Commanders hamstring our troops with ridiculous rules of engagement which give the enemy an advantage. Example: a terrorist bounds into view and starts spraying submachine gun fire into a squad of Marines, tagging three. He then throws down his weapon and puts his hands up. What instructions did the Pentagon give our boys? If you guessed “Don’t return fire, just walk up and accept his surrender hoping there aren’t any other snipers hidden nearby,” you are very close to what my Marine son was told. According Geneva Convention treatment to terrorists isn’t just unnecessary, it’s idiotic. Reminiscent of “The Far Side” cartoon about the Wimpodites who fought with pillows being easy prey for other Vikings.
Mr. Emanuel may consider my arguments merely anecdotal, and evidence of an overall ignorance of the true strategy in Iraq. Okay, then, let’s address my ignorance. Remind me, in plain English, what we are trying to accomplish. Lay out our strategic objectives, in either a logical or sequential order, using milestones, responsibilities, and estimated timing. Don’t use vague phrases like “rallying tribes,” “secure the population,” or “win back their neighborhoods.” If it isn’t measurable, it isn’t a legitimate milestone. Please don’t ask me what the milestones should be; you’re the embed, you tell me. Then tell me how much longer it will take, how many more dead we should expect, how much more it will cost. If it will take another 50 years and 10,000 funerals, be up front about it, or else we’ll reach our own conclusions.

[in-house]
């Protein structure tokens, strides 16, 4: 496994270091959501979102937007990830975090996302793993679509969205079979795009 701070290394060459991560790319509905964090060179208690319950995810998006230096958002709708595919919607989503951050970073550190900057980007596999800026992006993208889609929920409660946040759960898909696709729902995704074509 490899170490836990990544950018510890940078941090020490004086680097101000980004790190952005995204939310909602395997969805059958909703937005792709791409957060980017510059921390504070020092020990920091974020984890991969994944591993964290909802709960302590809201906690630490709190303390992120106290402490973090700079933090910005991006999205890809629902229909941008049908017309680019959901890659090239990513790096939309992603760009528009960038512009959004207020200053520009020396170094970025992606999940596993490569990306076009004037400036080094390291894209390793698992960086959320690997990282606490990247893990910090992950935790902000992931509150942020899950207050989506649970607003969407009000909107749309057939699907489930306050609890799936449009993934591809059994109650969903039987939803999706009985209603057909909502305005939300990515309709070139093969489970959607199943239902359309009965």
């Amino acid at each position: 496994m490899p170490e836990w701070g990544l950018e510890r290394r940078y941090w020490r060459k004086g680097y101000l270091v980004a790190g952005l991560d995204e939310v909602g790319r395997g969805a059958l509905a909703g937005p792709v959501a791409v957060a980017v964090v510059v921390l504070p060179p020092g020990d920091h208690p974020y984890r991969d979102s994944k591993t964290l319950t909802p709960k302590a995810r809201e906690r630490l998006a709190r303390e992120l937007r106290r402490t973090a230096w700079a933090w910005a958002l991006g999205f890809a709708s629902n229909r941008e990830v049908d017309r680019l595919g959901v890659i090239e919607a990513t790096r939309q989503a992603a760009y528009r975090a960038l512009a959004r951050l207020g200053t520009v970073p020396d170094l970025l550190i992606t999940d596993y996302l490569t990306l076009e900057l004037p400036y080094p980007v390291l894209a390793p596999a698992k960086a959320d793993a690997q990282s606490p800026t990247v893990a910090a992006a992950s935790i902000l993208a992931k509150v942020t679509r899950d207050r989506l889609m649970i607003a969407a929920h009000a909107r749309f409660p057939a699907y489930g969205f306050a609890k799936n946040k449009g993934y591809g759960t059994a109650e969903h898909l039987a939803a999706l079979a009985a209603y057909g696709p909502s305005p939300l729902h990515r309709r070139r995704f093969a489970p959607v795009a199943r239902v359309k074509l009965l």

I suspect that it’s the lack of a businesslike approach that has cost this war its public support. Businesses never undertake projects without a clear idea of what the objectives are, and what costs and benefits will accrue. What Mr. Emanuel calls a “fast-food, instant gratification culture” I call a results-oriented culture. Americans will be as patient as we need to be, but we don’t enjoy throwing good money after bad, and even more, we don’t sacrifice our sons and daughters lightly. We don’t know what victory in Iraq even means any more because nobody will tell us what the criteria are. The only data we get are casualty counts and ridiculous stories about Abu Ghraib. We are in the fifth year of this safari, and the only hide we have to show for it is Saddam’s. Is it any wonder that we are disenchanted?
— Jim Bono
An excellent piece. Mr. Emanuel’s assertion that the American public is ignorant of the factual conditions with respect to Iraq and this state of ignorance leads to widespread defeatism is, I think, correct.
The question is why is the American public ignorant of the factual conditions even in an age of unparalleled access to information? The president has repeatedly enumerated the reasons for the war in Iraq and against Islamic extremism.
The reason for ignorance in the American public has to do with traditional American media. American MSM has consistently reported negative information about Iraq and excluded the good. This finding has been confirmed by several studies completed by media watchdog entities. I think a good follow up piece would be an analysis of why American MSM war reporting has been so biased against the war.